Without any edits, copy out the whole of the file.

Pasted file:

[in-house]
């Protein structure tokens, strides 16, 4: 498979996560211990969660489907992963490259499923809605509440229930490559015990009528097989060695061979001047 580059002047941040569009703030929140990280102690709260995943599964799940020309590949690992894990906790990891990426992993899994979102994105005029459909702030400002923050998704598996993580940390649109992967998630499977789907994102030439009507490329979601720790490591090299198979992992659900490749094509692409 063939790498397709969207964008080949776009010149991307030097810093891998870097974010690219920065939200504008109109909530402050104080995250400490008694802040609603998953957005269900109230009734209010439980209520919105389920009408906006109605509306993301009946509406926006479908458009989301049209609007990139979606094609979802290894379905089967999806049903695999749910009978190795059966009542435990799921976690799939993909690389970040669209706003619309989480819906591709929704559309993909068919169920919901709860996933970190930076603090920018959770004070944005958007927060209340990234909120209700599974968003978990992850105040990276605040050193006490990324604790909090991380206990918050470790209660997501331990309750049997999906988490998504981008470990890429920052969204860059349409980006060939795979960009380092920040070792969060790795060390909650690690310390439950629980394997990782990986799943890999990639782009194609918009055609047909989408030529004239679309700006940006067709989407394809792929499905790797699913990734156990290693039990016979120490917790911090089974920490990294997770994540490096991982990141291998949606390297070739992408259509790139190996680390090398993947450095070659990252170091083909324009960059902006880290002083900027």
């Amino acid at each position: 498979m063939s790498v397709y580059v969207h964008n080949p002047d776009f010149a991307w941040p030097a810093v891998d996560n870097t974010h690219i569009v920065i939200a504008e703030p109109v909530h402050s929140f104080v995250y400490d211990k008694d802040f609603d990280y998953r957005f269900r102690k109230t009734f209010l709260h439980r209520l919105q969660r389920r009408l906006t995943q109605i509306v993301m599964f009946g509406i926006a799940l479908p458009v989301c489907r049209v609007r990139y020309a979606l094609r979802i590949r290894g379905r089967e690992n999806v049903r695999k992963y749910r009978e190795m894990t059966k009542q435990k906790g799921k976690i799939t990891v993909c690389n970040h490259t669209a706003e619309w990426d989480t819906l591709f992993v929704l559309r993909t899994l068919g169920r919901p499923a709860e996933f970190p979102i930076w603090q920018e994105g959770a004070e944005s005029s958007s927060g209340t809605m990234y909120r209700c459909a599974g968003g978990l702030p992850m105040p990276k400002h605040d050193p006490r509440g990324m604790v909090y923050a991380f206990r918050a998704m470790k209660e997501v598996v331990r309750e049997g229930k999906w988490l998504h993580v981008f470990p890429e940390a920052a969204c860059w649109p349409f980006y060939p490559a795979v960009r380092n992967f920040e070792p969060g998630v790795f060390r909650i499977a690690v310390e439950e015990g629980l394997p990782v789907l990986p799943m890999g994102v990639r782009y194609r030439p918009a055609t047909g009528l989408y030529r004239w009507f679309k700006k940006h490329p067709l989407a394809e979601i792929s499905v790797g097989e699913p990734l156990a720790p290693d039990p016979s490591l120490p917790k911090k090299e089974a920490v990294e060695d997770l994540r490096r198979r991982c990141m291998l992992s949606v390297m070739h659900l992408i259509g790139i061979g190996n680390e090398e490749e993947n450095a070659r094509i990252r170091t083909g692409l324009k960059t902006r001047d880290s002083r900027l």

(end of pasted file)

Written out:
[in-house]
């Protein structure tokens, strides 16, 4: 498979996560211990969660489907992963490259499923809605509440229930490559015990009528097989060695061979001047 580059002047941040569009703030929140990280102690709260995943599964799940020309590949690992894990906790990891990426992993899994979102994105005029459909702030400002923050998704598996993580940390649109992967998630499977789907994102030439009507490329979601720790490591090299198979992992659900490749094509692409 063939790498397709969207964008080949776009010149991307030097810093891998870097974010690219920065939200504008109109909530402050104080995250400490008694802040609603998953957005269900109230009734209010439980209520919105389920009408906006109605509306993301009946509406926006479908458009989301049209609007990139979606094609979802290894379905089967999806049903695999749910009978190795059966009542435990799921976690799939993909690389970040669209706003619309989480819906591709929704559309993909068919169920919901709860996933970190930076603090920018959770004070944005958007927060209340990234909120209700599974968003978990992850105040990276605040050193006490990324604790909090991380206990918050470790209660997501331990309750049997999906988490998504981008470990890429920052969204860059349409980006060939795979960009380092920040070792969060790795060390909650690690310390439950629980394997990782990986799943890999990639782009194609918009055609047909989408030529004239679309700006940006067709989407394809792929499905790797699913990734156990290693039990016979120490917790911090089974920490990294997770994540490096991982990141291998949606390297070739992408259509790139190996680390090398993947450095070659990252170091083909324009960059902006880290002083900027």
């Amino acid at each position: 498979m063939s790498v397709y580059v969207h964008n080949p002047d776009f010149a991307w941040p030097a810093v891998d996560n870097t974010h690219i569009v920065i939200a504008e703030p109109v909530h402050s929140f104080v995250y400490d211990k008694d802040f609603d990280y998953r957005f269900r102690k109230t009734f209010l709260h439980r209520l919105q969660r389920r009408l906006t995943q109605i509306v993301m599964f009946g509406i926006a799940l479908p458009v989301c489907r049209v609007r990139y020309a979606l094609r979802i590949r290894g379905r089967e690992n999806v049903r695999k992963y749910r009978e190795m894990t059966k009542q435990k906790g799921k976690i799939t990891v993909c690389n970040h490259t669209a706003e619309w990426d989480t819906l591709f992993v929704l559309r993909t899994l068919g169920r919901p499923a709860e996933f970190p979102i930076w603090q920018e994105g959770a004070e944005s005029s958007s927060g209340t809605m990234y909120r209700c459909a599974g968003g978990l702030p992850m105040p990276k400002h605040d050193p006490r509440g990324m604790v909090y923050a991380f206990r918050a998704m470790k209660e997501v598996v331990r309750e049997g229930k999906w988490l998504h993580v981008f470990p890429e940390a920052a969204c860059w649109p349409f980006y060939p490559a795979v960009r380092n992967f920040e070792p969060g998630v790795f060390r909650i499977a690690v310390e439950e015990g629980l394997p990782v789907l990986p799943m890999g994102v990639r782009y194609r030439p918009a055609t047909g009528l989408y030529r004239w009507f679309k700006k940006h490329p067709l989407a394809e979601i792929s499905v790797g097989e699913p990734l156990a720790p290693d039990p016979s490591l120490p917790k911090k090299e089974a920490v990294e060695d997770l994540r490096r198979r991982c990141m291998l992992s949606v390297m070739h659900l992408i259509g790139i061979g190996n680390e090398e490749e993947n450095a070659r094509i990252r170091t083909g692409l324009k960059t902006r001047d880290s002083r900027l």